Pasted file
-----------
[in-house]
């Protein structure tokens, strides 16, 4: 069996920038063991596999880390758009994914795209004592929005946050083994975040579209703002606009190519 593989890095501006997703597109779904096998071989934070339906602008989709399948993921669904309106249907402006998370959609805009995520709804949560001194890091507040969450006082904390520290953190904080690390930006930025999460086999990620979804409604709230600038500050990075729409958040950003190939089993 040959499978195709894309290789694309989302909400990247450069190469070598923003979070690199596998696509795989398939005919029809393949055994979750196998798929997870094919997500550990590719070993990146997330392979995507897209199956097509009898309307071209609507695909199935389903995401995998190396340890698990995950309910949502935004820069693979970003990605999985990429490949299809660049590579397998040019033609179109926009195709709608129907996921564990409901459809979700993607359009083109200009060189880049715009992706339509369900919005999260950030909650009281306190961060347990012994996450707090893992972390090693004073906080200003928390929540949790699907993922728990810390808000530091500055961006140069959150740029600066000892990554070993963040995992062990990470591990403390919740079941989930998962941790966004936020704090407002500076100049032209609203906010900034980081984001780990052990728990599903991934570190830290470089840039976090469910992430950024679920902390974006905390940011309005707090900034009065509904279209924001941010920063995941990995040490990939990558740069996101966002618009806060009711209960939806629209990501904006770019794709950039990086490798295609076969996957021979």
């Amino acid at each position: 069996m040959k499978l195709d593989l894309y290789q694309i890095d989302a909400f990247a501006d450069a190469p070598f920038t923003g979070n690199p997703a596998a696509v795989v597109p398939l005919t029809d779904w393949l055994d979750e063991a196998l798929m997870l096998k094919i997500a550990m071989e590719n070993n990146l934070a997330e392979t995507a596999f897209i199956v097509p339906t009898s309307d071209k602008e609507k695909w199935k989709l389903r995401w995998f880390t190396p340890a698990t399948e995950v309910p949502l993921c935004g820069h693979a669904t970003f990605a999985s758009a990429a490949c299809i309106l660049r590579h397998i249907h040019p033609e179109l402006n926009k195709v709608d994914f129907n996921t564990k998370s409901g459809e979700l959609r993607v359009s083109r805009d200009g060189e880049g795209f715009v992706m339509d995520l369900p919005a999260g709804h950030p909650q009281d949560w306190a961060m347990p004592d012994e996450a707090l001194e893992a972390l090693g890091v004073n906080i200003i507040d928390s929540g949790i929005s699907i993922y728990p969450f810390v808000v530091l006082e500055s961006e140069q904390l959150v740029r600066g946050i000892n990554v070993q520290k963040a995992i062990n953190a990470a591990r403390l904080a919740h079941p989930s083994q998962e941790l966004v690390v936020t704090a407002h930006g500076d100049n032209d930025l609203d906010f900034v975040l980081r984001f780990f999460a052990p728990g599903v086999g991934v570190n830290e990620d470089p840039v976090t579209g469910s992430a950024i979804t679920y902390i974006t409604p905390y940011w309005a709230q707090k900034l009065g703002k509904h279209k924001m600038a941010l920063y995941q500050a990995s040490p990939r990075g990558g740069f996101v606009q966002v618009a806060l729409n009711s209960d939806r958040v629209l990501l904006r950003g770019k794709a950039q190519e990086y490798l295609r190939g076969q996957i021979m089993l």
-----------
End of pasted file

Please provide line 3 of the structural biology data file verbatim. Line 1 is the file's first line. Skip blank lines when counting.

């Amino acid at each position: 069996m040959k499978l195709d593989l894309y290789q694309i890095d989302a909400f990247a501006d450069a190469p070598f920038t923003g979070n690199p997703a596998a696509v795989v597109p398939l005919t029809d779904w393949l055994d979750e063991a196998l798929m997870l096998k094919i997500a550990m071989e590719n070993n990146l934070a997330e392979t995507a596999f897209i199956v097509p339906t009898s309307d071209k602008e609507k695909w199935k989709l389903r995401w995998f880390t190396p340890a698990t399948e995950v309910p949502l993921c935004g820069h693979a669904t970003f990605a999985s758009a990429a490949c299809i309106l660049r590579h397998i249907h040019p033609e179109l402006n926009k195709v709608d994914f129907n996921t564990k998370s409901g459809e979700l959609r993607v359009s083109r805009d200009g060189e880049g795209f715009v992706m339509d995520l369900p919005a999260g709804h950030p909650q009281d949560w306190a961060m347990p004592d012994e996450a707090l001194e893992a972390l090693g890091v004073n906080i200003i507040d928390s929540g949790i929005s699907i993922y728990p969450f810390v808000v530091l006082e500055s961006e140069q904390l959150v740029r600066g946050i000892n990554v070993q520290k963040a995992i062990n953190a990470a591990r403390l904080a919740h079941p989930s083994q998962e941790l966004v690390v936020t704090a407002h930006g500076d100049n032209d930025l609203d906010f900034v975040l980081r984001f780990f999460a052990p728990g599903v086999g991934v570190n830290e990620d470089p840039v976090t579209g469910s992430a950024i979804t679920y902390i974006t409604p905390y940011w309005a709230q707090k900034l009065g703002k509904h279209k924001m600038a941010l920063y995941q500050a990995s040490p990939r990075g990558g740069f996101v606009q966002v618009a806060l729409n009711s209960d939806r958040v629209l990501l904006r950003g770019k794709a950039q190519e990086y490798l295609r190939g076969q996957i021979m089993l």